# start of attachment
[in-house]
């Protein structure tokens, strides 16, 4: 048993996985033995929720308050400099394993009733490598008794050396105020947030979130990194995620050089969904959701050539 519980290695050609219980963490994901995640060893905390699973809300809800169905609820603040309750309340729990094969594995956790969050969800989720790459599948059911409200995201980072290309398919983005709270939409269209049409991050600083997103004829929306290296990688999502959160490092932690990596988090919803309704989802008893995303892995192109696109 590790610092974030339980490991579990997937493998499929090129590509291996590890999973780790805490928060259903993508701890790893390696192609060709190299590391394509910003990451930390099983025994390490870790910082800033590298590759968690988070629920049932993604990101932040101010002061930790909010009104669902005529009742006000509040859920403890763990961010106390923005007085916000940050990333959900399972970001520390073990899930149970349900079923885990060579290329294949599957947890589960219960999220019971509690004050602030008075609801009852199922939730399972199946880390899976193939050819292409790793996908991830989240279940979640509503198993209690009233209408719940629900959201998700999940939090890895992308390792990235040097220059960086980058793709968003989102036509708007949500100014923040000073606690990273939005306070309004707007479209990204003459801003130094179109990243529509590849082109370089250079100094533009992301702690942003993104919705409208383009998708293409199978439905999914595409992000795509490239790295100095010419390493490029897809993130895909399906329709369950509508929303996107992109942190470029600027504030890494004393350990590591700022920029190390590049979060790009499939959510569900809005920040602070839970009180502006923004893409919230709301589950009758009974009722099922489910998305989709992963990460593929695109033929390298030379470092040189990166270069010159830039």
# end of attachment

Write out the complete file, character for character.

[in-house]
């Protein structure tokens, strides 16, 4: 048993996985033995929720308050400099394993009733490598008794050396105020947030979130990194995620050089969904959701050539 519980290695050609219980963490994901995640060893905390699973809300809800169905609820603040309750309340729990094969594995956790969050969800989720790459599948059911409200995201980072290309398919983005709270939409269209049409991050600083997103004829929306290296990688999502959160490092932690990596988090919803309704989802008893995303892995192109696109 590790610092974030339980490991579990997937493998499929090129590509291996590890999973780790805490928060259903993508701890790893390696192609060709190299590391394509910003990451930390099983025994390490870790910082800033590298590759968690988070629920049932993604990101932040101010002061930790909010009104669902005529009742006000509040859920403890763990961010106390923005007085916000940050990333959900399972970001520390073990899930149970349900079923885990060579290329294949599957947890589960219960999220019971509690004050602030008075609801009852199922939730399972199946880390899976193939050819292409790793996908991830989240279940979640509503198993209690009233209408719940629900959201998700999940939090890895992308390792990235040097220059960086980058793709968003989102036509708007949500100014923040000073606690990273939005306070309004707007479209990204003459801003130094179109990243529509590849082109370089250079100094533009992301702690942003993104919705409208383009998708293409199978439905999914595409992000795509490239790295100095010419390493490029897809993130895909399906329709369950509508929303996107992109942190470029600027504030890494004393350990590591700022920029190390590049979060790009499939959510569900809005920040602070839970009180502006923004893409919230709301589950009758009974009722099922489910998305989709992963990460593929695109033929390298030379470092040189990166270069010159830039």